• Bawaydee, Tchien District, Grand Gedeh County, Liberia. Ivorian refugee Céline Zouhou (left) with Nancy Gay, her hostess in Liberia.
    • Bawaydee, Tchien District, Grand Gedeh County, Liberia. Ivorian refugee Céline Zouhou (left) with Nancy Gay, her hostess in Liberia.
      © ICRC / P. Yazdi / v-p-lr-e-00563

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    "Communities welcomed and hosted me when I went to Côte d'Ivoire as a refugee in 1990,” explains Nancy. “We’re from the same ethnic group and we speak the same language, even if the national languages on the two sides of the border are different. My three daughters are married to Ivorians and they live over there. We have relatives on both sides of the border."

  • Grand Gedeh county, Liberia. LBS journalist Jerry Beypu films an ICRC/Liberian Red Cross distribution operation.
    • Grand Gedeh county, Liberia. LBS journalist Jerry Beypu films an ICRC/Liberian Red Cross distribution operation. Because of logistical, budgetary and other constraints, Liberian journalists do not always have the opportunity to travel to remote areas and report on life “in the counties.”
      © ICRC / P. Yazdi / v-p-lr-e-00564

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    Ever since the host families took them in, refugees had been sharing items such as kitchen equipment with their hosts and were lacking such essentials as mosquito nets and sleeping mats. In April 2012, the ICRC distributed a kitchen set, a tarpaulin, a plastic bucket, two mosquito nets, six sleeping mats, two blankets, six “lappers” (pieces of cloth), and six pieces of laundry soap to each of 2,500 families.

  • Torh, Grand Gedeh County, Liberia. Cecilia Torh sows seed on land cleared by burning.
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    Cecilia has given a refugee family space to build a shelter and a small patch of land to farm. In February 2012, the ICRC and the Liberian Red Cross supplied each of 750 farming families who were hosting refugees with enough seed to grow rice on one acre of land (about 4,000 square metres).

  • Torh, Grand Gedeh County, Liberia. LBS journalists Moses Garzeawu and Jerry Beypu interview Cecilia Torh.
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    To share with the media this atmosphere of solidarity and fraternity between Liberian host communities and Ivorian refugees, the ICRC decided to take two journalists from LBS (Liberia Broadcasting System) to Grand Gedeh County, near the border with Côte d'Ivoire.

    "We have just burned and cleared this area so we can sow the seed provided by the ICRC and the Liberian Red Cross,” Cecilia explains. “We hope to have enough rice for our family to eat and some to sell. That way we can also continue to help the refugees we’re hosting.”

  • Torh, Grand Gedeh County, Liberia. LBS journalists Moses Garzeawu and Jerry Beypu interview Lawrence Sackor, an agronomist from the Liberia Red Cross Society's Grand Gedeh chapter.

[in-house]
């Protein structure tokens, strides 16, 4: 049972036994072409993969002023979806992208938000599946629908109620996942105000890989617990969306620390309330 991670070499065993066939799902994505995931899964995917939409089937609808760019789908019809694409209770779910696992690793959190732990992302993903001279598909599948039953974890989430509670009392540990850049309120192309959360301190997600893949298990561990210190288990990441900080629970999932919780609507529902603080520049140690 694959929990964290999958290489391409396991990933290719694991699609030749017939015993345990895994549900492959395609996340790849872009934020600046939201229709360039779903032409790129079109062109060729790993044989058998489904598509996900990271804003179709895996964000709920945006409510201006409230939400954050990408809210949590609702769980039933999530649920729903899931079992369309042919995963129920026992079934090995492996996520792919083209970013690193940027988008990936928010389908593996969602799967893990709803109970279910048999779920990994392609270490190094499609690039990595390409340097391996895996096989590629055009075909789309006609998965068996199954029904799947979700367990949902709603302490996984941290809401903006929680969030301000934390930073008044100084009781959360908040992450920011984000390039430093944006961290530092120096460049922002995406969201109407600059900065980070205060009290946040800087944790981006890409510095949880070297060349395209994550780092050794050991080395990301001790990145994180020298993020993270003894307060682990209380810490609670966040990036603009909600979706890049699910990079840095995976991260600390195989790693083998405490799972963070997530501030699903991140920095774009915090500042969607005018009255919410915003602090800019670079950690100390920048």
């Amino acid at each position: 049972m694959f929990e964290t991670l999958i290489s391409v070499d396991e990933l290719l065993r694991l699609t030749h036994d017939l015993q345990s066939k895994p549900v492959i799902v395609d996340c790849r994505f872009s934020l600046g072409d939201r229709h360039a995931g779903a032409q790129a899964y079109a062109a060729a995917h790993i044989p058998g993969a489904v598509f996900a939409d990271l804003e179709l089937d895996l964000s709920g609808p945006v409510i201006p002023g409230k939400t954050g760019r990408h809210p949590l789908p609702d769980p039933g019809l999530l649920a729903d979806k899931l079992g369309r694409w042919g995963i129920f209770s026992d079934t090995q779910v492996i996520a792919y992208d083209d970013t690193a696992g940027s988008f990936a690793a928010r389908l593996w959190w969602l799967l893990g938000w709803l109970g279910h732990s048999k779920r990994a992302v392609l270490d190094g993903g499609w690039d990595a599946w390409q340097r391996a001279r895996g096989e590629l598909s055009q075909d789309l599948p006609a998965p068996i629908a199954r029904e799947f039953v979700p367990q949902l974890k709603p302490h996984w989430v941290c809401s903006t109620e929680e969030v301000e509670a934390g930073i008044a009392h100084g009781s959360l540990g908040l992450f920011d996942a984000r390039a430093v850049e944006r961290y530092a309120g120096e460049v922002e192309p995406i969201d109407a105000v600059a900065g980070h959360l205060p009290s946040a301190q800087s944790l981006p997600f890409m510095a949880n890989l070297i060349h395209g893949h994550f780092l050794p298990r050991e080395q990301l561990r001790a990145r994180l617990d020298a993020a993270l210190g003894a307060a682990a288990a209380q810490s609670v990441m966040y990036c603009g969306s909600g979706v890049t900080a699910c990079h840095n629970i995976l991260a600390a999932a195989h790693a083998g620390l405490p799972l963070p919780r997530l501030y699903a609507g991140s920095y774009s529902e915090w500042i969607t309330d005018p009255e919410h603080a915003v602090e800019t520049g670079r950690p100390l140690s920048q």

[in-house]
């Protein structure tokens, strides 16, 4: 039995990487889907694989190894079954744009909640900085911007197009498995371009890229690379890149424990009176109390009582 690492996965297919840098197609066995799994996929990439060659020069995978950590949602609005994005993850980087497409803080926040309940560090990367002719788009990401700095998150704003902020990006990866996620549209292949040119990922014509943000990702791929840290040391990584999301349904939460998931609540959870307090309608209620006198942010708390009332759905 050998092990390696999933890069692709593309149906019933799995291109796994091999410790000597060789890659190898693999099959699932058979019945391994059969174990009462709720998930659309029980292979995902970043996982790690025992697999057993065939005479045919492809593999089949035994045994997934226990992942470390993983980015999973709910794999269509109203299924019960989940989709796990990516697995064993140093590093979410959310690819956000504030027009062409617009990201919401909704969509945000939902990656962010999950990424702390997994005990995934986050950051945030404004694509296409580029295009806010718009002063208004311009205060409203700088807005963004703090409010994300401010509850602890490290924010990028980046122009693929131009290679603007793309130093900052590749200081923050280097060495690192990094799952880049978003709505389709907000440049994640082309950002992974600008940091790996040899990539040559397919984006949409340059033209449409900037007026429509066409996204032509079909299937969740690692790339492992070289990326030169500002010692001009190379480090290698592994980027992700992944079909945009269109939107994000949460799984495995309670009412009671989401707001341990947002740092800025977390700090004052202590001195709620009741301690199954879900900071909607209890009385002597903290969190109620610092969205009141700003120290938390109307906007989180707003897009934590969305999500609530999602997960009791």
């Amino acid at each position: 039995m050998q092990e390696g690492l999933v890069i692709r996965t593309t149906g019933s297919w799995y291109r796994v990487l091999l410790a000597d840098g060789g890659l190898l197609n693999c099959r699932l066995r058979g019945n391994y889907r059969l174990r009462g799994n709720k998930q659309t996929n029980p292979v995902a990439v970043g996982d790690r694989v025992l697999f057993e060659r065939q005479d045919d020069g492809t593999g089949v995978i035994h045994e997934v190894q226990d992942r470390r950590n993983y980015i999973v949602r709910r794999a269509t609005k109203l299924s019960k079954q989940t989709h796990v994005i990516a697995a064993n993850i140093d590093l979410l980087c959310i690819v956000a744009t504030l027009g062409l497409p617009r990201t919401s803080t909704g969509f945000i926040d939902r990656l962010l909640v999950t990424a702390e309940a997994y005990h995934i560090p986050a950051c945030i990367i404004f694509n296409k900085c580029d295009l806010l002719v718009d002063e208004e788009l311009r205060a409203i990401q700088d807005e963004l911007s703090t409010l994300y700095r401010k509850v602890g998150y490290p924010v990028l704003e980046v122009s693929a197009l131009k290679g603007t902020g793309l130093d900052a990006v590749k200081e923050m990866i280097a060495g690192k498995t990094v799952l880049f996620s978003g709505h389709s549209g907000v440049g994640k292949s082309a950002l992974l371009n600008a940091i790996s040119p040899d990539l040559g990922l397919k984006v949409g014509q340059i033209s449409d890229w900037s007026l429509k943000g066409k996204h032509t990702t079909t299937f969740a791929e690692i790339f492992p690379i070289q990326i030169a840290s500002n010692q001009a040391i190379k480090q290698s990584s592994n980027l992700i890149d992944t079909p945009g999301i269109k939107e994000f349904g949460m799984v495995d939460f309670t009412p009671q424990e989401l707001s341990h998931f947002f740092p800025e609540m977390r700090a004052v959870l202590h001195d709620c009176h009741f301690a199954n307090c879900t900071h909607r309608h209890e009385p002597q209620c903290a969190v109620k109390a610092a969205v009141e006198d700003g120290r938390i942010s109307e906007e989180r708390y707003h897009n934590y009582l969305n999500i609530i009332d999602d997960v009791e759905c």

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    In February 2012, 750 farming families who were hosting refugees each received enough seed to plant rice on one acre of land (about 4,000 square metres). All being well, each family will produce 500 kg of rice per acre. Lawrence Sackor will be visiting the farmers and providing advice. "We advise farmers on how to boost their yield,” he explains. “The rest depends on the climate. Ideally, we’d like the families to be able to grow enough rice to feed themselves, sell a certain amount to raise money, and have some left over to sow when the next sowing season arrives."

  • Torh, Grand Gedeh County, Liberia. Farmers sow crops after burning off the brush.
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    Ever since Ivorian refugees arrived in Liberia at the end of 2010, the ICRC and the Liberian Red Cross have been helping them and their host communities by building and repairing water and sanitation systems, providing seed and farming equipment to host families and distributing household items to refugees.

  • Torh, Grand Gedeh County, Liberia. Cecilia Torh walks through her village.
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    "We gave some refugees land to build a shelter. We’re from the same large community. You see here how our children play together. They share the same language and the same roots."

  • Torh, Grand Gedeh County, Liberia. The village of Torh is hosting a number of Ivorian refugees.
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    "The environment is friendlier, children mix in the village and refugees help the community to develop farming," explains Céline, a mother of four. "We speak French in Côte d’Ivoire and they speak English in Liberia, but communities on the two sides of the border share the same regional language, the same culture and the same roots."


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